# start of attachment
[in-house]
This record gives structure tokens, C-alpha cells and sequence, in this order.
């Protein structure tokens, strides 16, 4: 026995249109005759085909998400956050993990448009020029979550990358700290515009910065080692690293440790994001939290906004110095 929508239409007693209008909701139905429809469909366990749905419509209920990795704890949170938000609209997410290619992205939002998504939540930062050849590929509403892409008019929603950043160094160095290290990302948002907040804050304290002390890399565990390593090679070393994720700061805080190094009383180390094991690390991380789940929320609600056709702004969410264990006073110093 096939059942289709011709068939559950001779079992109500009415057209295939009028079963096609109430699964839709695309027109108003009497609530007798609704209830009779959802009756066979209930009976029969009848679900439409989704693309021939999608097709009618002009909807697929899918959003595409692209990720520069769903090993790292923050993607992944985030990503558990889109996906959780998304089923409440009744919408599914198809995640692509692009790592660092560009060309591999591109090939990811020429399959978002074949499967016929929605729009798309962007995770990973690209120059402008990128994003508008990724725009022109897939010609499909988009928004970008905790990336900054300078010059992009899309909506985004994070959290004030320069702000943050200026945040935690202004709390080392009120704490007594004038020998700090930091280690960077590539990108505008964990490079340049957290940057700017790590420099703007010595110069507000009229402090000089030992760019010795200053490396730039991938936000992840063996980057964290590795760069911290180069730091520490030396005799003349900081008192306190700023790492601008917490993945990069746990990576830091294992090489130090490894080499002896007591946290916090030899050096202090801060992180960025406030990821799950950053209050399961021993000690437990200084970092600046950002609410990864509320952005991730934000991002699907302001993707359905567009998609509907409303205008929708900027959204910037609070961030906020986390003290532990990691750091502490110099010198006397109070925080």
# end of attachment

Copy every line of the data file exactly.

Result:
[in-house]
This record gives structure tokens, C-alpha cells and sequence, in this order.
């Protein structure tokens, strides 16, 4: 026995249109005759085909998400956050993990448009020029979550990358700290515009910065080692690293440790994001939290906004110095 929508239409007693209008909701139905429809469909366990749905419509209920990795704890949170938000609209997410290619992205939002998504939540930062050849590929509403892409008019929603950043160094160095290290990302948002907040804050304290002390890399565990390593090679070393994720700061805080190094009383180390094991690390991380789940929320609600056709702004969410264990006073110093 096939059942289709011709068939559950001779079992109500009415057209295939009028079963096609109430699964839709695309027109108003009497609530007798609704209830009779959802009756066979209930009976029969009848679900439409989704693309021939999608097709009618002009909807697929899918959003595409692209990720520069769903090993790292923050993607992944985030990503558990889109996906959780998304089923409440009744919408599914198809995640692509692009790592660092560009060309591999591109090939990811020429399959978002074949499967016929929605729009798309962007995770990973690209120059402008990128994003508008990724725009022109897939010609499909988009928004970008905790990336900054300078010059992009899309909506985004994070959290004030320069702000943050200026945040935690202004709390080392009120704490007594004038020998700090930091280690960077590539990108505008964990490079340049957290940057700017790590420099703007010595110069507000009229402090000089030992760019010795200053490396730039991938936000992840063996980057964290590795760069911290180069730091520490030396005799003349900081008192306190700023790492601008917490993945990069746990990576830091294992090489130090490894080499002896007591946290916090030899050096202090801060992180960025406030990821799950950053209050399961021993000690437990200084970092600046950002609410990864509320952005991730934000991002699907302001993707359905567009998609509907409303205008929708900027959204910037609070961030906020986390003290532990990691750091502490110099010198006397109070925080």